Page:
Is there a place that repairs Sony headsets? <br>I have two pairs of headsets one sony extra-bass mdr xb500 and the other sony extra-bass mdr xb700 <br> <br>And they both have loose or broken wires headsets are in good shape, I would like to send them somewhere to get them are.. <br> <br>macalleeking1@gmail.com <br> <br>If you know somewhere please reply
I used some ordinary microphone cable I picked up at Guitar Center. If I had to do it again, I'd look for the thinnest microphone cable I could find. Getting the relatively fat cable I used into the headphone required some enlargement of the hole, and getting the mini plug housing on was really hard. I used some heatshrink to protect the plug soldering because the clear plastic thing from the plug (I used an Amphenol plug) wouldn't fit over the crimped cable+plug shield.
If you use different diameter cable, you'll need to find shoelaces that match that diameter. Mine fit Mogami cable perfectly. I also had no issues with Amphenol plug, it was tight, but I didn't have to use any shrink tubing. Also as for the headphones hole, it was a really tight fit, I had to pull it thru with lots of force, but that will ensure that cable can't be easily pulled out...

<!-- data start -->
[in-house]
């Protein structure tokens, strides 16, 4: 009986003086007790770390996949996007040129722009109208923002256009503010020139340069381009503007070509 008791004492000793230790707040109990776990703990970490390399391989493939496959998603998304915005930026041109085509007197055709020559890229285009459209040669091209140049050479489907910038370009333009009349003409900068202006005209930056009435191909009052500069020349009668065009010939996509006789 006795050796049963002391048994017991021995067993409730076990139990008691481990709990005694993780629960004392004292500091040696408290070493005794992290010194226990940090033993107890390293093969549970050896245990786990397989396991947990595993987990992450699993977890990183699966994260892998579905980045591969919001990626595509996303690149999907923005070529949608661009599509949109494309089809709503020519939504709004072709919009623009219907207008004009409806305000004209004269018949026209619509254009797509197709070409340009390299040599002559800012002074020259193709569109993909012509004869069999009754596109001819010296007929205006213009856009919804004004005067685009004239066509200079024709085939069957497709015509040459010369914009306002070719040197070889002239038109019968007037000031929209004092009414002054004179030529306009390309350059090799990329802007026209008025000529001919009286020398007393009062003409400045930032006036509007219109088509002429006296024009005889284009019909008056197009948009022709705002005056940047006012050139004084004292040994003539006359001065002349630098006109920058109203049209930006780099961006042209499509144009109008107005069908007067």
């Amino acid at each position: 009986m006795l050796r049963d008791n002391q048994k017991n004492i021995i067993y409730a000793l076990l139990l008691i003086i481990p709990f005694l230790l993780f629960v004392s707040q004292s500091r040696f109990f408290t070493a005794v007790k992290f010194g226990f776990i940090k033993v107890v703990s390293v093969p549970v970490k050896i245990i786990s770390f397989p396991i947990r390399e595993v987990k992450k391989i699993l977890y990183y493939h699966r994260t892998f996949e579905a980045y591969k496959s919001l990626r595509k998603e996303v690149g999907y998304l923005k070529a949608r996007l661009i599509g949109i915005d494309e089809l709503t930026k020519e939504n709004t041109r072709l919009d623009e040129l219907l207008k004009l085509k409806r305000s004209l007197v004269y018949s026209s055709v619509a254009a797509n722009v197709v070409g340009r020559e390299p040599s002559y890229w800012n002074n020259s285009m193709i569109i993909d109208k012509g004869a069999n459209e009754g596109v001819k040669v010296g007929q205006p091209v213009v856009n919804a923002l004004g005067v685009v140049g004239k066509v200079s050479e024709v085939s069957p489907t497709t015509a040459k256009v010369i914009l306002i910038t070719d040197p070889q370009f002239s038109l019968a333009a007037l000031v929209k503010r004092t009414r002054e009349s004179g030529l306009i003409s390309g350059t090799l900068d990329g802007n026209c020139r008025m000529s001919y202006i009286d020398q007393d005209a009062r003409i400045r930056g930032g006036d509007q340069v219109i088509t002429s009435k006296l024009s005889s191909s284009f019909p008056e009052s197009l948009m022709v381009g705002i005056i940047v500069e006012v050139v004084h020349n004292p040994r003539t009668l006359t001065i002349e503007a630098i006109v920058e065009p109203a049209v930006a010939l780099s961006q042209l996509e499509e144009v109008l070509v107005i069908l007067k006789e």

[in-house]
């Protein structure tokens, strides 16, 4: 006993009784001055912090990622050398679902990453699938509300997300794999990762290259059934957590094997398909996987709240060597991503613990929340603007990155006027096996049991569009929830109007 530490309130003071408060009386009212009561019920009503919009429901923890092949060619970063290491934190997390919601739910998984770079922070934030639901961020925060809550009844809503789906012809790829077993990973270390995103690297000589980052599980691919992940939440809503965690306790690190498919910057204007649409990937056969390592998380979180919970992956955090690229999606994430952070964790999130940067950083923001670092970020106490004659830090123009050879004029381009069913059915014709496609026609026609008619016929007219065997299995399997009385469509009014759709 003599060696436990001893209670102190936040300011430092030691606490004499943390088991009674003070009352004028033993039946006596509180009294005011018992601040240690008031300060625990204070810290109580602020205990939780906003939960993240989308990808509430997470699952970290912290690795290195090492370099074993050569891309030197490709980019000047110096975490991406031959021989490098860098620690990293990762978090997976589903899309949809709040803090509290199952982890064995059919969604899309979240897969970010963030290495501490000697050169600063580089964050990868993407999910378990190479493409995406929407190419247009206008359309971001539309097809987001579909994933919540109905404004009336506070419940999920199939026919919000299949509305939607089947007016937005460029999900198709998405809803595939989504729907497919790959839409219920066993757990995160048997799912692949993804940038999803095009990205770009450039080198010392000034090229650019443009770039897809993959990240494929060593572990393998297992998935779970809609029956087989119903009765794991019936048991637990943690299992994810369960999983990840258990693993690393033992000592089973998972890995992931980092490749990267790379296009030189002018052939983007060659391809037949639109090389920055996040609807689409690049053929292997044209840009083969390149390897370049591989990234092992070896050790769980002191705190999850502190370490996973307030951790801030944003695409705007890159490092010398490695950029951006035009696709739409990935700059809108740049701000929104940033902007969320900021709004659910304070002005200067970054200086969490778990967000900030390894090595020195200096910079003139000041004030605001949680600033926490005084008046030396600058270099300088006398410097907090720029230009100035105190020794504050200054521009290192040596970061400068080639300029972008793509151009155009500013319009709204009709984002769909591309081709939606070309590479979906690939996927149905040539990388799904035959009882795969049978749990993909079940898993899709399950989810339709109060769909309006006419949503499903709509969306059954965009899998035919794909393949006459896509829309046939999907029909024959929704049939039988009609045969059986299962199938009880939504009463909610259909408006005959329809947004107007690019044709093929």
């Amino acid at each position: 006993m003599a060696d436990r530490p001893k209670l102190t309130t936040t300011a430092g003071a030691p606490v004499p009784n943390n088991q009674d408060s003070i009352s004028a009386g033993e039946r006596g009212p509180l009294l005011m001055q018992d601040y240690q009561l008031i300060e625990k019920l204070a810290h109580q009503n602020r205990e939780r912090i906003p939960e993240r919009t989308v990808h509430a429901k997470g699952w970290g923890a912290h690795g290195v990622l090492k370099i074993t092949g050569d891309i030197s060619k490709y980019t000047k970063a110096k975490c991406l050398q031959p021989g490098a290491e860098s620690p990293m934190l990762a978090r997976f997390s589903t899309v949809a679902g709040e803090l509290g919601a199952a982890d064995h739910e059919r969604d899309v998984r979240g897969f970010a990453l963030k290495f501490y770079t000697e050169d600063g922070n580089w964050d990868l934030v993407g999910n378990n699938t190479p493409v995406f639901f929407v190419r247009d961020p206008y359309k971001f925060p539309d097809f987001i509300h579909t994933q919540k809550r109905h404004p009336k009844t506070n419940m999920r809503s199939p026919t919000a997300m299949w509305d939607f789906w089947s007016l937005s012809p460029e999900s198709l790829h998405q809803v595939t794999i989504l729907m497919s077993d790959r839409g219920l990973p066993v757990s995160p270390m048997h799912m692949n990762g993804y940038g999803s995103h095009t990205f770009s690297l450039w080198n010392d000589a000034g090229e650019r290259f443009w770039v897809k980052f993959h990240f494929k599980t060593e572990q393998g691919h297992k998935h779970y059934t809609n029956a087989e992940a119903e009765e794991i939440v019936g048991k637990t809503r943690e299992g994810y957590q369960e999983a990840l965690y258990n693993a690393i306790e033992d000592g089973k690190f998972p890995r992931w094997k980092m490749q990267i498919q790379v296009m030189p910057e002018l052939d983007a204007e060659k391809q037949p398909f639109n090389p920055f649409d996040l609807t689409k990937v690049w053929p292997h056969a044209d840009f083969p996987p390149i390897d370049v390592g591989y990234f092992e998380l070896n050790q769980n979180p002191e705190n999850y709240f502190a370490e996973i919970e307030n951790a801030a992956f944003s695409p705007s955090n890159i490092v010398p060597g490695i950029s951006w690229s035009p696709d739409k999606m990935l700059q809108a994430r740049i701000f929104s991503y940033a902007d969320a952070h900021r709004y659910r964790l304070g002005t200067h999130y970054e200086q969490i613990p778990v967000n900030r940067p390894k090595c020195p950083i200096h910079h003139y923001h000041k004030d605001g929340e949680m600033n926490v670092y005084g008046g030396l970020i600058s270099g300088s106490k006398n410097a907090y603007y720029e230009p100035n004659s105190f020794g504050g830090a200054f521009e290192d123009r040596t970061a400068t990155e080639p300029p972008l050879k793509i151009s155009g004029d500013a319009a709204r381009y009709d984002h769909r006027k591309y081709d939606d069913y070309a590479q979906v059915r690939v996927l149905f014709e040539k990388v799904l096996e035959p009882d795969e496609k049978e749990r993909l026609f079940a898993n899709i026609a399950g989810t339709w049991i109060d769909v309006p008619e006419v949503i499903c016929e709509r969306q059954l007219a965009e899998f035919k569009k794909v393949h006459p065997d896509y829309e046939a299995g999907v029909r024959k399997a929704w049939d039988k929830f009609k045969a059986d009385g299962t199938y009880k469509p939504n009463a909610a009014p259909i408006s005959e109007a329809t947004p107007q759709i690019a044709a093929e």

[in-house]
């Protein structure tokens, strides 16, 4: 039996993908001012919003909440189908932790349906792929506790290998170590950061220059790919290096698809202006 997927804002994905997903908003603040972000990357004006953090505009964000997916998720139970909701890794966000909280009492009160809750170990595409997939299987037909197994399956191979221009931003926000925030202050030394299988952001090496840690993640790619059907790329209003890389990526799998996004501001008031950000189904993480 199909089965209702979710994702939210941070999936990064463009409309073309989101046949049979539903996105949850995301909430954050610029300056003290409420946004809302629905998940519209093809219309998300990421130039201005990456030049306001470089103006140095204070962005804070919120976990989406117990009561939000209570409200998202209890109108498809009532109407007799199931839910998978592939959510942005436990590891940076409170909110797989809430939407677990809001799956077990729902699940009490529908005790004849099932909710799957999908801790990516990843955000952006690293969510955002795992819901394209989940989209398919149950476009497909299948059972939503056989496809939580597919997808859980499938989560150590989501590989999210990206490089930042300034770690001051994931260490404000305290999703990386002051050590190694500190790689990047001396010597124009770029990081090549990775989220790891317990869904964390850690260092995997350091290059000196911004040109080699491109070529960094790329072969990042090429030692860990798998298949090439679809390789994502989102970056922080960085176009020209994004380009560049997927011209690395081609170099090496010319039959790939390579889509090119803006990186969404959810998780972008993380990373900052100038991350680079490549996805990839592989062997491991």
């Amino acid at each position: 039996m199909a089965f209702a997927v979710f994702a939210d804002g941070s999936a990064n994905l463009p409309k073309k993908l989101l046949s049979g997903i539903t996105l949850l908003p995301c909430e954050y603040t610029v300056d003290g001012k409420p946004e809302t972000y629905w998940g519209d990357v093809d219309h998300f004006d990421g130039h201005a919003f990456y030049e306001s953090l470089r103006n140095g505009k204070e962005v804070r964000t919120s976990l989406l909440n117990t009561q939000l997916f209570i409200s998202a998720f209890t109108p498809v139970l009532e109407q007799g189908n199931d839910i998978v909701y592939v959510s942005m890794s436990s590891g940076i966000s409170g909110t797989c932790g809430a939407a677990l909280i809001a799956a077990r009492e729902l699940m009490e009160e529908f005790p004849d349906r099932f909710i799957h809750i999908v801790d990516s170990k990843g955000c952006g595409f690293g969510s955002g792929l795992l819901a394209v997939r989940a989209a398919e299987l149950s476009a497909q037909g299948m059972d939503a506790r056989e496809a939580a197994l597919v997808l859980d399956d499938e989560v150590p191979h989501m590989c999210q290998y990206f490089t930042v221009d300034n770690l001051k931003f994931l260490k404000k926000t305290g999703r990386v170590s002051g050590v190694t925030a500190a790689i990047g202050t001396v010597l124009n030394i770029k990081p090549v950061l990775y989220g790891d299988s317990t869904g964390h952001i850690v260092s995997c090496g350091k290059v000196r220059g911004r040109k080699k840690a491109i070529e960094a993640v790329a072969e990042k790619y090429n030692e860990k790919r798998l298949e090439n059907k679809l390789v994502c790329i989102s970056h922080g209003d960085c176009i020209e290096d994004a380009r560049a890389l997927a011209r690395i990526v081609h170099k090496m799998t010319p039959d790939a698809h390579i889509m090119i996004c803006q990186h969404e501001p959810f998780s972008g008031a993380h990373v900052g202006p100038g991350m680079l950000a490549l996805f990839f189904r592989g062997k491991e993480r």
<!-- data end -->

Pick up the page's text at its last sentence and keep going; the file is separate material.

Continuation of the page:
<p>non surgical solution http://www.youtube.com/watch?v=7zTCEIkOs08</p>
<p>Thank you for this awesome guide! Came out perfect and I also added the Auray Sheepskin pads <a href="http://amzn.com/B00EHTG7J8" rel="nofollow">http://amzn.com/B00EHTG7J8</a></p><p>They are very comfortable so far and I think they will break in nicely. One thing to note is that they might be a bit thinner than the stock pads. Your ears <em>might</em> touch the speaker surface enough to irritate. Works for me though :)</p><p>Greg</p>